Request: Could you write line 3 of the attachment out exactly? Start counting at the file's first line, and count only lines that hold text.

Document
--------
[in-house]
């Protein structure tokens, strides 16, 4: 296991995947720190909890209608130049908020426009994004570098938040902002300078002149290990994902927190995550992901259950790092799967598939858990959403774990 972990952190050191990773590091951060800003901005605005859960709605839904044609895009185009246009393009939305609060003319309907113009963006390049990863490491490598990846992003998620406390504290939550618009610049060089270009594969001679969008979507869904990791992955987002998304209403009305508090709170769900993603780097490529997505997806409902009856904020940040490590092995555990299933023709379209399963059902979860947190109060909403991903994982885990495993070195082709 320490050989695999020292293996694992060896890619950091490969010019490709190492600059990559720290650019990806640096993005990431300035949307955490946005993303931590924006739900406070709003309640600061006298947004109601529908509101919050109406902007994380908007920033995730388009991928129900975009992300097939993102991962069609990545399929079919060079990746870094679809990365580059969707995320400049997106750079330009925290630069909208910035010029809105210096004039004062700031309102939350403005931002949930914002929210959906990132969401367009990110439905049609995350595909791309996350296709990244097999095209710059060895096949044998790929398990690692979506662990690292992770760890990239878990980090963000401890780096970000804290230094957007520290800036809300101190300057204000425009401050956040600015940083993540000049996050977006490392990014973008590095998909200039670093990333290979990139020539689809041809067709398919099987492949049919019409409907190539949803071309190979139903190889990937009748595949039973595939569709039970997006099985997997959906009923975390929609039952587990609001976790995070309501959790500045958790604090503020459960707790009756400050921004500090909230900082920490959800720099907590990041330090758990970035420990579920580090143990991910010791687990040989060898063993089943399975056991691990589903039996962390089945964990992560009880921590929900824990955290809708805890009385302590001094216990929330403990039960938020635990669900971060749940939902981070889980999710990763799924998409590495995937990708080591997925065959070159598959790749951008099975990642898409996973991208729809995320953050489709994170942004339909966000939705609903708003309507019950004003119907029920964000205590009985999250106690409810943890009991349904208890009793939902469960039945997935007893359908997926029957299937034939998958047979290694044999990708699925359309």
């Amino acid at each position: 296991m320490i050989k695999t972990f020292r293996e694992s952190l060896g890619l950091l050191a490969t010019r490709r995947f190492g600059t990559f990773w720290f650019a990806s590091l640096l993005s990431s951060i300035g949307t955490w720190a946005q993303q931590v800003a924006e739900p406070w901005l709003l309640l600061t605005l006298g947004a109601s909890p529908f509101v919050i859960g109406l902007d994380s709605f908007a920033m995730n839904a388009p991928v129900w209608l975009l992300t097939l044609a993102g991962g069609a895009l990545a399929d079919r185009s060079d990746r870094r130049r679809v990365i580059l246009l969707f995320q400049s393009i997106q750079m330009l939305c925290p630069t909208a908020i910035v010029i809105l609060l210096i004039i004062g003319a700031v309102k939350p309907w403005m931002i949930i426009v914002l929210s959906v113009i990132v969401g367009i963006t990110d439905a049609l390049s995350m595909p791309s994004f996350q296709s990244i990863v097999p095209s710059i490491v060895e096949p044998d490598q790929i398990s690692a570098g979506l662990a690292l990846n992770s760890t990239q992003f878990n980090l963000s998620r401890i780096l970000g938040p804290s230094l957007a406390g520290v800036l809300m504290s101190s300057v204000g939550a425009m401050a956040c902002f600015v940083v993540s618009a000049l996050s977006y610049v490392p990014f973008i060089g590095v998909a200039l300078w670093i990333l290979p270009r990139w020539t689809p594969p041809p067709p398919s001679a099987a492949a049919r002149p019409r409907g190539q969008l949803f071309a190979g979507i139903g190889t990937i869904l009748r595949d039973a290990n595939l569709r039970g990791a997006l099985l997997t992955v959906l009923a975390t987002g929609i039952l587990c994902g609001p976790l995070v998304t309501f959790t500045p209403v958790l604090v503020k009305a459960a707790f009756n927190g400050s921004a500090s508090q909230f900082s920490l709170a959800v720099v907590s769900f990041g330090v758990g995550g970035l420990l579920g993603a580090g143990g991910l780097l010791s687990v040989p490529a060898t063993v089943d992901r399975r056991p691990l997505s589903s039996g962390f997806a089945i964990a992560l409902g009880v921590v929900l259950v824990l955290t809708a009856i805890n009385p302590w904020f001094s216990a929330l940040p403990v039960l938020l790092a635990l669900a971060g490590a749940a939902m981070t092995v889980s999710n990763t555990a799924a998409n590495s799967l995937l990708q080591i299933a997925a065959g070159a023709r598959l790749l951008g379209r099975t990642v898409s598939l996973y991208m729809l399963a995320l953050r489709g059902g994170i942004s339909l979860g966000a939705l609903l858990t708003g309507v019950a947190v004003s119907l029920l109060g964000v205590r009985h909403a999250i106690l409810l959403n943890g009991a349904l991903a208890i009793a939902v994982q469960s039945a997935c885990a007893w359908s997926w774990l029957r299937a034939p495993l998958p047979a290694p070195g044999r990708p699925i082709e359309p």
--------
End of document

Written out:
């Amino acid at each position: 296991m320490i050989k695999t972990f020292r293996e694992s952190l060896g890619l950091l050191a490969t010019r490709r995947f190492g600059t990559f990773w720290f650019a990806s590091l640096l993005s990431s951060i300035g949307t955490w720190a946005q993303q931590v800003a924006e739900p406070w901005l709003l309640l600061t605005l006298g947004a109601s909890p529908f509101v919050i859960g109406l902007d994380s709605f908007a920033m995730n839904a388009p991928v129900w209608l975009l992300t097939l044609a993102g991962g069609a895009l990545a399929d079919r185009s060079d990746r870094r130049r679809v990365i580059l246009l969707f995320q400049s393009i997106q750079m330009l939305c925290p630069t909208a908020i910035v010029i809105l609060l210096i004039i004062g003319a700031v309102k939350p309907w403005m931002i949930i426009v914002l929210s959906v113009i990132v969401g367009i963006t990110d439905a049609l390049s995350m595909p791309s994004f996350q296709s990244i990863v097999p095209s710059i490491v060895e096949p044998d490598q790929i398990s690692a570098g979506l662990a690292l990846n992770s760890t990239q992003f878990n980090l963000s998620r401890i780096l970000g938040p804290s230094l957007a406390g520290v800036l809300m504290s101190s300057v204000g939550a425009m401050a956040c902002f600015v940083v993540s618009a000049l996050s977006y610049v490392p990014f973008i060089g590095v998909a200039l300078w670093i990333l290979p270009r990139w020539t689809p594969p041809p067709p398919s001679a099987a492949a049919r002149p019409r409907g190539q969008l949803f071309a190979g979507i139903g190889t990937i869904l009748r595949d039973a290990n595939l569709r039970g990791a997006l099985l997997t992955v959906l009923a975390t987002g929609i039952l587990c994902g609001p976790l995070v998304t309501f959790t500045p209403v958790l604090v503020k009305a459960a707790f009756n927190g400050s921004a500090s508090q909230f900082s920490l709170a959800v720099v907590s769900f990041g330090v758990g995550g970035l420990l579920g993603a580090g143990g991910l780097l010791s687990v040989p490529a060898t063993v089943d992901r399975r056991p691990l997505s589903s039996g962390f997806a089945i964990a992560l409902g009880v921590v929900l259950v824990l955290t809708a009856i805890n009385p302590w904020f001094s216990a929330l940040p403990v039960l938020l790092a635990l669900a971060g490590a749940a939902m981070t092995v889980s999710n990763t555990a799924a998409n590495s799967l995937l990708q080591i299933a997925a065959g070159a023709r598959l790749l951008g379209r099975t990642v898409s598939l996973y991208m729809l399963a995320l953050r489709g059902g994170i942004s339909l979860g966000a939705l609903l858990t708003g309507v019950a947190v004003s119907l029920l109060g964000v205590r009985h909403a999250i106690l409810l959403n943890g009991a349904l991903a208890i009793a939902v994982q469960s039945a997935c885990a007893w359908s997926w774990l029957r299937a034939p495993l998958p047979a290694p070195g044999r990708p699925i082709e359309p």